MEMORIZE: When my mother and father forsake me then the Lord shall take me up. Psalm 27:10
READ: Psalm: 27
Challenge #24: Briefly describe your relationship with your father and how you believe it has affected your romantic relationships. If your father is in your life in any way; call, text, email or tweet him just to tell him you care.
Daddy’s lil girl. Every young lady longs to be one, but the reality of over 40% of children being born out of wedlock and raised by a single mother, or even the grandparent, makes this a far-fetched dream for many of us. I was that dreamer. For over half of my life, my father was a stranger to me; I knew his name and face, but not much else. At the ripe, impressionable age of 15, my father told me never to call him again, then changed his number and moved to Virginia, just in case I didn’t get the message. That was over 15 years ago. His brother, my uncle, tracked me down in 2011 and told me that he had passed away. With the recent passing of my father, God showed me that I was still holding on to some hurts that I never knew I had. Because I now realize how it affected every relationship that I was ever in, and how it would have affected every other relationship that I would ever begin, until I had dealt with it—I think it’s important to share within this challenge. There may be a man or woman dealing with Daddy issues who needs to hear how to gain the courage to face and heal them.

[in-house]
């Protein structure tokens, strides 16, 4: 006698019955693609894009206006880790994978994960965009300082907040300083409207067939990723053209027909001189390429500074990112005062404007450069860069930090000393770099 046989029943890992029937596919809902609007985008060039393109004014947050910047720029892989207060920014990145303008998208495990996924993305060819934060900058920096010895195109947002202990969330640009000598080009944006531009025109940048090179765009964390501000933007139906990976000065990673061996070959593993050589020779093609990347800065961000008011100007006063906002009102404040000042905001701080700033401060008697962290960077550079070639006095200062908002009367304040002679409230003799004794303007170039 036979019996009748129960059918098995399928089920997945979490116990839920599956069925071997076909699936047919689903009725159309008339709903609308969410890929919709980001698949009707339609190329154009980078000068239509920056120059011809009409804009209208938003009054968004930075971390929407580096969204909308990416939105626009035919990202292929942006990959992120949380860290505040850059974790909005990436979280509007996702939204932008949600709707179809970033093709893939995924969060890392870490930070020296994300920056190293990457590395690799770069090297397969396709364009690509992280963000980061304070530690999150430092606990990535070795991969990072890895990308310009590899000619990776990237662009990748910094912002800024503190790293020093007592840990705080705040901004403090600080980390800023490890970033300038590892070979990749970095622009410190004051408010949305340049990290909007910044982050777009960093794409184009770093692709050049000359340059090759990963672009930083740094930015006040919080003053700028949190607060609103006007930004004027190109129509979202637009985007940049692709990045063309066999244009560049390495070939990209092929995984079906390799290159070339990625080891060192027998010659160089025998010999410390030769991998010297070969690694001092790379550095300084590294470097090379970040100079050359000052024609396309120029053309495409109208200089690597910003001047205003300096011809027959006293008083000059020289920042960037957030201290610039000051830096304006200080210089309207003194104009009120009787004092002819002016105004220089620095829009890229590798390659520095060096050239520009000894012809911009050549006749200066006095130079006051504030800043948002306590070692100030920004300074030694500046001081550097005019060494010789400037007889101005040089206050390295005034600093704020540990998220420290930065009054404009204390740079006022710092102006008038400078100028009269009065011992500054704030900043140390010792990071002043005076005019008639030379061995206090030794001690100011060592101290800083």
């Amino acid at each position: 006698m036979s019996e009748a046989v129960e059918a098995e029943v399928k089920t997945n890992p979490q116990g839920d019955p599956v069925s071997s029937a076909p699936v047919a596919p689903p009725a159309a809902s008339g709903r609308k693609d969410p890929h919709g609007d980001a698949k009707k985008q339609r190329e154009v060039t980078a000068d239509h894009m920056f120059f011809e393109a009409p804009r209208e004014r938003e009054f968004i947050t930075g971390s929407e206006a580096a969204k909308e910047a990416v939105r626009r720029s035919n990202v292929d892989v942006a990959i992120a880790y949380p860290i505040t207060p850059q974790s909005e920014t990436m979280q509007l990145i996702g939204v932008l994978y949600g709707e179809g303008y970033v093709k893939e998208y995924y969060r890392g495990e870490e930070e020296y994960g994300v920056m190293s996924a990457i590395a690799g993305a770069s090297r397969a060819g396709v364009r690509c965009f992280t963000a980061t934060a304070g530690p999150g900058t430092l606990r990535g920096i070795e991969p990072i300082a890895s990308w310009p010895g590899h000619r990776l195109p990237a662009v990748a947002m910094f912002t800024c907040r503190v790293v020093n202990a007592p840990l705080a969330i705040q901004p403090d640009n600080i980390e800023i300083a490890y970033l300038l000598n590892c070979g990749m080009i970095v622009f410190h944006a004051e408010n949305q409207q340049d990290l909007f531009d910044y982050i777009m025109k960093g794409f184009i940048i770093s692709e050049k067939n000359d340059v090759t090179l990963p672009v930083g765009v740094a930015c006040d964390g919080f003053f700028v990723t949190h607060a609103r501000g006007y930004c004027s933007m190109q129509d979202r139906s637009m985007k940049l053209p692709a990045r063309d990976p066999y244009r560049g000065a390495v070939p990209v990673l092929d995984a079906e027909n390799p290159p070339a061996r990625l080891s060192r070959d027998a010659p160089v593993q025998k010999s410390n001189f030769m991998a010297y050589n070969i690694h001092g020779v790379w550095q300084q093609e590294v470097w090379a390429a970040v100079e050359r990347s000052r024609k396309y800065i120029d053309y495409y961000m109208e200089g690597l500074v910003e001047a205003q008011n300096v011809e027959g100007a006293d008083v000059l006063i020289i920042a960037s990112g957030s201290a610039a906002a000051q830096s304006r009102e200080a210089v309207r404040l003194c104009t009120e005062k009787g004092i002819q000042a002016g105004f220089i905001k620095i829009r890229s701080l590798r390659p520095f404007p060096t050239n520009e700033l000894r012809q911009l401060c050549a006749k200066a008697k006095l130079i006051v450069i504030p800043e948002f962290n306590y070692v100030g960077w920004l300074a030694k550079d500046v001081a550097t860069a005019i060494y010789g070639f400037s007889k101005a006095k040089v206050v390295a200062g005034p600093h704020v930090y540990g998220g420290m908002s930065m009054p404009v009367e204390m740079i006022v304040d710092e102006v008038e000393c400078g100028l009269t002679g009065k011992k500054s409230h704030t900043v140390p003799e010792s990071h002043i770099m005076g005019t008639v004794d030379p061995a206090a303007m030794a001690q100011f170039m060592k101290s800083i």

My Daddy issues ran deep. And they ran rampant. They controlled so much of me. But the most troubling part was that I didn’t know I had them. This is what made them dangerous—they tainted all of my relationships, even my platonic interactions with males, without my knowledge. I faced abandonment issues, insecurity issues, and self-image issues. I was a mess, and it takes a lot out of me to be this transparent. His choice as a man affected the woman that I would become. I don’t believe men truly understand the damage they can inflict on their children when they decide to leave. It leaves a wound that only God can heal, but many don’t suspect it’s there, so they will never get the healing they need.
Man or woman, no matter how much we may try to downplay or minimize the role, we all need to feel the love of a father. This is not meant to slight the love of a mother, because her love is incomparable, but I believe that the father’s role in our lives may, in some ways, have a more direct impact on how we grow up to have other relationships.